Colorado Secretary of State’s office has prepared for the Nov. 3 General Election by pairing up with the Office of Emergency Management and distributing Personal Protective Equipment (PPE) to all county clerks, as the state sees a spike in coronavirus cases.
“The safety of voters and elections personnel is a paramount concern for all of us at the Secretary of State’s Office,” Colorado Secretary of State Jena Griswold said in a statement Tuesday. “I’m glad that our office is able to help provide counties with this essential equipment to ensure the General Election is conducted as safely as possible.”
Colorado saw a record rise in the number of daily cases reported Tuesday, with just over 1,000 new cases of coronavirus.
Masks, face shields, hand sanitizer, sanitizing wipes and thermostats were distributed in an attempt to keep transmissions down as people prepare to head to the polls on Election Day.
Colorado's early voting began Oct. 9, but the state has not granted any extensions after the polls close on Nov. 3, as some states have chosen to do in light of the pandemic.
The Secretary of State’s office has encouraged county clerks to use disposable pens and provide gloves for staff workers, but Griswold said that any expenses made by clerks towards safety gear, will be reimbursed by the state through the CARES Act.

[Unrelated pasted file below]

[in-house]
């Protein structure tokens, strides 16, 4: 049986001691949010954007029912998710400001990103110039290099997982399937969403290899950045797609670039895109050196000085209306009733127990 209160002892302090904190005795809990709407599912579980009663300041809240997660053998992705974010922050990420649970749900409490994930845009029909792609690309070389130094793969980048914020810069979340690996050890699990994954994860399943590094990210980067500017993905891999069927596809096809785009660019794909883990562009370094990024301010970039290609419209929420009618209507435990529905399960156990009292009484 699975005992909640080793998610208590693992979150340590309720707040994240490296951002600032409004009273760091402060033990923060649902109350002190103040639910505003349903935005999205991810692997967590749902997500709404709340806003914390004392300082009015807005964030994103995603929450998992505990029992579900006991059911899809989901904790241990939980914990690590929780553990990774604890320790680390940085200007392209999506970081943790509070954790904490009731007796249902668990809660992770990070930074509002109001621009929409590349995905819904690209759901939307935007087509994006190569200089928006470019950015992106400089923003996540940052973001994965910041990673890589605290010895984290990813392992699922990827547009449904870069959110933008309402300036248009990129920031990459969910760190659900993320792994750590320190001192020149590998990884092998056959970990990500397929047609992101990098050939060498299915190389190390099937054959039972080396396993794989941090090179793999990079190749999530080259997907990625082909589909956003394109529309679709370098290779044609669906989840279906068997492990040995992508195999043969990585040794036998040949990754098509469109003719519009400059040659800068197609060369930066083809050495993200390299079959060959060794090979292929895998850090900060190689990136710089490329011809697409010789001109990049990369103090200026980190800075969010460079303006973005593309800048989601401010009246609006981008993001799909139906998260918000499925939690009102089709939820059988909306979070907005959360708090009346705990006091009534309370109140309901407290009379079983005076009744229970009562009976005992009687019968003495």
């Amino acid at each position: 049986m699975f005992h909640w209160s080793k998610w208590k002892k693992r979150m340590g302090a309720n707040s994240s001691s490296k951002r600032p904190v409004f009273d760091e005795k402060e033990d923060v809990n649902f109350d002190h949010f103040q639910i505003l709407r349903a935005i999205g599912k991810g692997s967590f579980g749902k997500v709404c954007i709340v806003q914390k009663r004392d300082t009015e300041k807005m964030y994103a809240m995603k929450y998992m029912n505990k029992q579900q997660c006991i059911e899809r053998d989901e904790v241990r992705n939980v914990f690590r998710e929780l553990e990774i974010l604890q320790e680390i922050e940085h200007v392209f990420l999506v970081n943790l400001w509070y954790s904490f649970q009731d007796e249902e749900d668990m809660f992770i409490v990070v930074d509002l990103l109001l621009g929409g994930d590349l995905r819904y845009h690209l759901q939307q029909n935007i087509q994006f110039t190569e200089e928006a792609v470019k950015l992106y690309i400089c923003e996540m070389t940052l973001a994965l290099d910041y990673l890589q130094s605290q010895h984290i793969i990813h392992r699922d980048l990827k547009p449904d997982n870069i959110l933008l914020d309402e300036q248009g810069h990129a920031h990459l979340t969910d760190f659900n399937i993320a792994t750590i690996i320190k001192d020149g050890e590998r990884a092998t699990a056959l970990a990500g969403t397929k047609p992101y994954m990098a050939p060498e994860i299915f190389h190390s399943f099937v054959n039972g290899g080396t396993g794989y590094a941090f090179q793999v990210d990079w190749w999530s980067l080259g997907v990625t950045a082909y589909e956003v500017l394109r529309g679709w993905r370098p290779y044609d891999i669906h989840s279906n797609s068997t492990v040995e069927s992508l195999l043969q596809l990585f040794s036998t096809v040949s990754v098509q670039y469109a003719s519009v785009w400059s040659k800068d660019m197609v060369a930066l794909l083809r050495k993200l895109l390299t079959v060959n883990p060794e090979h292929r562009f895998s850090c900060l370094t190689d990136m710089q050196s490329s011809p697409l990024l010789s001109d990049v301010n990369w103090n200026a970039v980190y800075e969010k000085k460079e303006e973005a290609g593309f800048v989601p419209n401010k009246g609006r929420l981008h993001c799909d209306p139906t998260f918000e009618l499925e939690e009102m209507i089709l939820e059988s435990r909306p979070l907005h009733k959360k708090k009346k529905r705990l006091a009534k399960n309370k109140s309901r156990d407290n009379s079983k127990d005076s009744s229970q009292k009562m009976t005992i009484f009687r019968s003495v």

Colorado Democrats have submitted over 87,600 ballots within a week of early voting starting, while Republicans have only submitted just over 31,300, according to data collected by the U.S. Elections Project. Though an additional 60,600 ballots have been received by voters not affiliated with a party.
A spokesperson with the Secretary of State’s office told Fox News that they state saw a “record-breaking turnout” in the June primary election with mail-in voting.
A reported 99.3 percent of voters submitted their ballots through the mail as coronavirus was spiking in other parts of the country in June. The remaining .7 percent of voters submitted their ballot in person.
The Secretary of State has also initiated a new smartphone based program that will enable voters to address ballot discrepancies quickly to try and limit the number of rejected ballots.
Griswold explained to Fox News that young voters are most likely to be affect by ballot discrepancies because the signature verification system Colorado uses, will flag a signature if they have less signatures to compare with.
“Overall, our signature discrepancy rates are extremely low, they’re the lowest in the nation, but they are a lot higher for younger people,” Griswold told Fox News.
“As the youngest secretary of state in the nation, I’m dedicated to doing everything in my power to make sure that every vote counts, especially rolling out technology that we think younger people will find more acceptable,” she added.